‘The 1980s was special. Today’s filmmakers and storytellers are highly competent and smart. We have gone way ahead in our cinema. But what’s missing is the one-on-one warmth of that era, of having worked with Hrishida (Hrishikesh Mukherjee), Gulzar, Raman Kumar, Vinod Pande, Jag Mundra and of course, my all-time favourite Sai Paranjpye. I also worked with some of the greatest Bengali directors, namely Buddhadeb Dasgupta, Gautam Ghose and Rituparno Ghosh. I am not delusional, so I know not everything is worth talking about. (Laughs) From the 100 films I have done, I can easily write off about 60. I always say I would love to be remembered not just for Chashme Buddoor and ‘Tumko dekha toh yeh khayal aaya’ (from Saath Saath) but also for Amol Palekar’s Ankahee, Sudhir Mishra’s Main Zinda Hoon, Boney Kapoor’s Shakti, Somnath Sen’s Leela and Rituparno Ghosh’s Memories in March. These are the roles that meant so much to me and all people talk about is Miss Chamko. I feel I worked so hard to go beyond that sweet, girl-next-door image — why am I still being looked at in such a limiting way? I think it’s in a way my tragedy that people don’t see me for the serious roles I have played. Not that I don’t love Chashme Buddoor or Saath Saath. Both films are dear to me. I am often asked, ‘Who would you get up there and thank for your career?’ I’d give a shout-out to Sai Paranjpye for making Miss Chamko immortal. She is somebody who groomed me for the cinema I am best known for. Same for Farooq, I would say. The middle-cinema gave him so much. Today, he’s remembered as the most natural and charming actor there ever was. He made the common person feel he represented them. You could see an average urban Indian saying, ‘He is playing my life.’ That’s what he stands for. Personally, my favourite Farooq Sheikh performances are Bazaar and Garm Hava.’
The great reunion
When director Avinash Kumar Singh and producer Ashok Sawhny came to me with the Listen… Amaya’s (2013) script they said, ‘We know what Farooq Sheikh and Deepti Naval mean to audiences, that’s why we have written the script just for the two of you to now come together in your middle age.’ It was such a wonderful line to hear as an icebreaker. Farooq and I had moved away from each other. We did many films together early in our career, but later on, I did my own thing and he did his own. He was doing the TV show Jeena Isi Ka Naam Hai, movies like Shanghai and Yeh Jawaani Hai Deewani while I had done about 80 other films. We worked with different people and were on our own journey. But for somebody to think of putting us back together after all these decades was so delightful. Listen… Amaya shows a huge soft corner that these two oldies (Naval and Sheikh’s characters) have for each other, but in such a dignified way. Yet, when the daughter misinterprets it and doesn’t feel the beauty of the relationship, the mother is hurt. Eventually, when the mother is ready to give up this relationship which has brought some joy in her life, the daughter realises, ‘No, it means so much to my mother.’ Such a beautifully-told film.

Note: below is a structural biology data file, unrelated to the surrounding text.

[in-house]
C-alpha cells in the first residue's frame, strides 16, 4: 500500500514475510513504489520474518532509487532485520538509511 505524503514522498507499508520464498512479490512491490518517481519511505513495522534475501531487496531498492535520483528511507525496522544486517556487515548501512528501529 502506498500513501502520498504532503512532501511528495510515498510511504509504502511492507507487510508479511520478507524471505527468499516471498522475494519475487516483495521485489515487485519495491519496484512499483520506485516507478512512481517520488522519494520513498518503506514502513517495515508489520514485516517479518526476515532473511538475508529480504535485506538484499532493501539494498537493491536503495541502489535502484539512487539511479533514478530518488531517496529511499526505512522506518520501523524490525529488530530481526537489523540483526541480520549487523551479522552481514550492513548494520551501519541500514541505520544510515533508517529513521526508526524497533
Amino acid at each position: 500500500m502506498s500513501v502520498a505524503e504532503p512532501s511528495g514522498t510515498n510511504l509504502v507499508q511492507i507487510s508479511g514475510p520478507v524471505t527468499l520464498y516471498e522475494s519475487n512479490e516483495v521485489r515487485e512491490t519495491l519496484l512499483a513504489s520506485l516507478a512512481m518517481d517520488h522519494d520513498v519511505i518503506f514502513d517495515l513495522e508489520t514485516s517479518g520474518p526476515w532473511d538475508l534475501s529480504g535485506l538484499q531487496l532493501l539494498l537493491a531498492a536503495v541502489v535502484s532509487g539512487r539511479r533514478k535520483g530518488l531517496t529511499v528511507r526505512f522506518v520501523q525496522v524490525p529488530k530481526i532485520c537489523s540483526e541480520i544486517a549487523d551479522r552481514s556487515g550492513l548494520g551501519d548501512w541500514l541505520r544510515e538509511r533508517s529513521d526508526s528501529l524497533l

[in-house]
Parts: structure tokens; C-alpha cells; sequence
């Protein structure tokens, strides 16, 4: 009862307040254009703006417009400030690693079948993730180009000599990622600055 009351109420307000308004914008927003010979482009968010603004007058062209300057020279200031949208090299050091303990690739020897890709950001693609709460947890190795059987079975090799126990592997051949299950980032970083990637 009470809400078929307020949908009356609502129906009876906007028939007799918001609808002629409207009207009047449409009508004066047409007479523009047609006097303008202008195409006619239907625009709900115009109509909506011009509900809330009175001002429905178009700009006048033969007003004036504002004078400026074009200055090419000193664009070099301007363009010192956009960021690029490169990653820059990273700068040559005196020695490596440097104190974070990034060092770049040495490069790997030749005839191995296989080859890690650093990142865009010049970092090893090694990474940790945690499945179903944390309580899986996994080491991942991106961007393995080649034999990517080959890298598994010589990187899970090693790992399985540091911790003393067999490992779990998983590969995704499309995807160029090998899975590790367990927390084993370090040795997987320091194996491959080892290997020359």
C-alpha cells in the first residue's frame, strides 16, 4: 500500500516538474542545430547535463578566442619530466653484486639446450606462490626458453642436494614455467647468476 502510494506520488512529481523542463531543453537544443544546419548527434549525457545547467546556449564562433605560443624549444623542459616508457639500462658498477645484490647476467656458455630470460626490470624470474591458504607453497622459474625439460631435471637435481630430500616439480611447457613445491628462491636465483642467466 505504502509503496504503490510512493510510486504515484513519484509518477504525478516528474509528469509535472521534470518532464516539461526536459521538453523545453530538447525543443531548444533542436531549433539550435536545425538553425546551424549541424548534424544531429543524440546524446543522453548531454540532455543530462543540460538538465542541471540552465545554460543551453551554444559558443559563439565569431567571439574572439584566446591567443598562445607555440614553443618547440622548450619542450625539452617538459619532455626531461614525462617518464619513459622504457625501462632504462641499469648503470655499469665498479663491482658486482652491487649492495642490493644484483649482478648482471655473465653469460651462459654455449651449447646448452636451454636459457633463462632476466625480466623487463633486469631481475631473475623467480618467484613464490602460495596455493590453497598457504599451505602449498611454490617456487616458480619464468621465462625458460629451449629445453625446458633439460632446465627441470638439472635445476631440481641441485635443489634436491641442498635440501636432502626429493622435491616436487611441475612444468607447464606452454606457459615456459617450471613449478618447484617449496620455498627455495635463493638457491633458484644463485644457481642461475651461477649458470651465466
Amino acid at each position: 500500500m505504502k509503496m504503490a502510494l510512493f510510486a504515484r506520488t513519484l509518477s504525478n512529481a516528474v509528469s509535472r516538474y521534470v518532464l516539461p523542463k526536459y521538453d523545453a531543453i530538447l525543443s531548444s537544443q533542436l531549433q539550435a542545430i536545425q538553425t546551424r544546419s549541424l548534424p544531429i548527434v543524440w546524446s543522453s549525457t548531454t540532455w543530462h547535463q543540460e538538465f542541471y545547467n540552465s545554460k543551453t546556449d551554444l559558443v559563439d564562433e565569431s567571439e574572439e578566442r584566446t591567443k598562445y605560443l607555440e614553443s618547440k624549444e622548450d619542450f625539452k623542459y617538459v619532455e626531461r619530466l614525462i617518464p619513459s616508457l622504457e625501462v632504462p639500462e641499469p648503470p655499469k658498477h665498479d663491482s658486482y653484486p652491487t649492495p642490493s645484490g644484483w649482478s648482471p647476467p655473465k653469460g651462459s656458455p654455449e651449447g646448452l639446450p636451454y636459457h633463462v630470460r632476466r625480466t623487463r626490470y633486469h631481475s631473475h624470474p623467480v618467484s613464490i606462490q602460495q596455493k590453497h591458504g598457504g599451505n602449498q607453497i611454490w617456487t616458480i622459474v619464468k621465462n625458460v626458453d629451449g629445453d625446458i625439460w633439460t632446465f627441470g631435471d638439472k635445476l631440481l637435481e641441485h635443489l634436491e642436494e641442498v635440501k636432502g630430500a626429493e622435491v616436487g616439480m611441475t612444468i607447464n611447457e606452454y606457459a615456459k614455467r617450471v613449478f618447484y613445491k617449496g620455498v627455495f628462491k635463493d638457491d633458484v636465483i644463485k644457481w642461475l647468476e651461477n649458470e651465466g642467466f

A friend and a reader
‘I enjoyed working with Farooq all over again. This time, it so happened that I was in the final stages of writing my short stories collection. We were shooting in Delhi. That was the month I was supposed to deliver all my eleven anthology to the publisher. Because Farooq was there, I was making him read each and every short story before sending them to print. We sat during lunchtime in his make-up room every afternoon and after he finished reading, we would talk about it and he was delightfully surprised that I had evolved as a writer. He knew me as a poet from the early ’80s, but now he was reading me as an author and he was so amazed. I would say ‘very enamoured’, if I were to take the liberty of using that word. Frankly, we had lost touch. We would meet here and there but never an in-depth conversation. It was always a hurried, ‘Oh Farooq, how have you been’ and then you go your way. Listen… Amaya, in a way, gave us a chance to reconnect. (Laughs) I was very happy that our association had outgrown all that ek doosre ki kheechai karna and that we had come to a stage in life where he could understand my mind and see my growth as a writer.’